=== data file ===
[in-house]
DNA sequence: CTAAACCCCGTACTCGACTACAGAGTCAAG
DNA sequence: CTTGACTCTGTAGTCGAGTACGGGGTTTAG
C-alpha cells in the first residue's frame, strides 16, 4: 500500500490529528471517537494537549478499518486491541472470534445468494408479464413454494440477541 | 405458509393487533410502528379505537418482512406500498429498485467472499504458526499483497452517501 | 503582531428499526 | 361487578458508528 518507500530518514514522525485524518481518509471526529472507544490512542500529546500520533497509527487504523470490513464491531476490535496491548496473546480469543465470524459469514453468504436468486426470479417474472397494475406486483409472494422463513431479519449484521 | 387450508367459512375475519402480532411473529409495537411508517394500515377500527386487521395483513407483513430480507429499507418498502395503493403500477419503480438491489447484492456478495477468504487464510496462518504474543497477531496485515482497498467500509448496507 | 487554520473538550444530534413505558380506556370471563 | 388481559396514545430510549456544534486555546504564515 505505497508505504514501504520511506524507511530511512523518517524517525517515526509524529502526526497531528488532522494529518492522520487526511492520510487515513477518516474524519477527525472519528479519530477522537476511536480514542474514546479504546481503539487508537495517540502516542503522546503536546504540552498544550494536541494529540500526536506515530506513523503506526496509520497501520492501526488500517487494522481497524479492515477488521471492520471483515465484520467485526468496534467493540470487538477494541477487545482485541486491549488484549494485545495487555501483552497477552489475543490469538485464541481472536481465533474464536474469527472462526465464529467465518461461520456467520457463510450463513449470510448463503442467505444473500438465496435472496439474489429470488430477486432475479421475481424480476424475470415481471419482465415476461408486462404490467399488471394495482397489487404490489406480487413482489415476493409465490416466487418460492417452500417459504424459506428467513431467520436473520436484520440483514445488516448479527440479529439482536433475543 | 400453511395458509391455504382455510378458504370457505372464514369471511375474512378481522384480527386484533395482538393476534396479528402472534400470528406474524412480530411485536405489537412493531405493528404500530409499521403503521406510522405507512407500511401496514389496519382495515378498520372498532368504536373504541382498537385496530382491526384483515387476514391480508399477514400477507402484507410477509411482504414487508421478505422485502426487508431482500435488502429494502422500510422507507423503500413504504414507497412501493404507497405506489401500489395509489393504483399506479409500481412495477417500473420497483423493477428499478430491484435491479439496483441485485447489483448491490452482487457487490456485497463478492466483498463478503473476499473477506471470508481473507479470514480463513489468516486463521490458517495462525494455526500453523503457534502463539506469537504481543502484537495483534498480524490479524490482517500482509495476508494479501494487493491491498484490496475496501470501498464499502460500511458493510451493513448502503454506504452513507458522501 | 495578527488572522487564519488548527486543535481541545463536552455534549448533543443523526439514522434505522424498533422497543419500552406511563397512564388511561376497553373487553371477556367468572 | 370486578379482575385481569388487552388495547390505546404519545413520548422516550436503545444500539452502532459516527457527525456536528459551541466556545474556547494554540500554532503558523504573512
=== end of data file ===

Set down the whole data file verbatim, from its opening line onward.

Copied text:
[in-house]
DNA sequence: CTAAACCCCGTACTCGACTACAGAGTCAAG
DNA sequence: CTTGACTCTGTAGTCGAGTACGGGGTTTAG
C-alpha cells in the first residue's frame, strides 16, 4: 500500500490529528471517537494537549478499518486491541472470534445468494408479464413454494440477541 | 405458509393487533410502528379505537418482512406500498429498485467472499504458526499483497452517501 | 503582531428499526 | 361487578458508528 518507500530518514514522525485524518481518509471526529472507544490512542500529546500520533497509527487504523470490513464491531476490535496491548496473546480469543465470524459469514453468504436468486426470479417474472397494475406486483409472494422463513431479519449484521 | 387450508367459512375475519402480532411473529409495537411508517394500515377500527386487521395483513407483513430480507429499507418498502395503493403500477419503480438491489447484492456478495477468504487464510496462518504474543497477531496485515482497498467500509448496507 | 487554520473538550444530534413505558380506556370471563 | 388481559396514545430510549456544534486555546504564515 505505497508505504514501504520511506524507511530511512523518517524517525517515526509524529502526526497531528488532522494529518492522520487526511492520510487515513477518516474524519477527525472519528479519530477522537476511536480514542474514546479504546481503539487508537495517540502516542503522546503536546504540552498544550494536541494529540500526536506515530506513523503506526496509520497501520492501526488500517487494522481497524479492515477488521471492520471483515465484520467485526468496534467493540470487538477494541477487545482485541486491549488484549494485545495487555501483552497477552489475543490469538485464541481472536481465533474464536474469527472462526465464529467465518461461520456467520457463510450463513449470510448463503442467505444473500438465496435472496439474489429470488430477486432475479421475481424480476424475470415481471419482465415476461408486462404490467399488471394495482397489487404490489406480487413482489415476493409465490416466487418460492417452500417459504424459506428467513431467520436473520436484520440483514445488516448479527440479529439482536433475543 | 400453511395458509391455504382455510378458504370457505372464514369471511375474512378481522384480527386484533395482538393476534396479528402472534400470528406474524412480530411485536405489537412493531405493528404500530409499521403503521406510522405507512407500511401496514389496519382495515378498520372498532368504536373504541382498537385496530382491526384483515387476514391480508399477514400477507402484507410477509411482504414487508421478505422485502426487508431482500435488502429494502422500510422507507423503500413504504414507497412501493404507497405506489401500489395509489393504483399506479409500481412495477417500473420497483423493477428499478430491484435491479439496483441485485447489483448491490452482487457487490456485497463478492466483498463478503473476499473477506471470508481473507479470514480463513489468516486463521490458517495462525494455526500453523503457534502463539506469537504481543502484537495483534498480524490479524490482517500482509495476508494479501494487493491491498484490496475496501470501498464499502460500511458493510451493513448502503454506504452513507458522501 | 495578527488572522487564519488548527486543535481541545463536552455534549448533543443523526439514522434505522424498533422497543419500552406511563397512564388511561376497553373487553371477556367468572 | 370486578379482575385481569388487552388495547390505546404519545413520548422516550436503545444500539452502532459516527457527525456536528459551541466556545474556547494554540500554532503558523504573512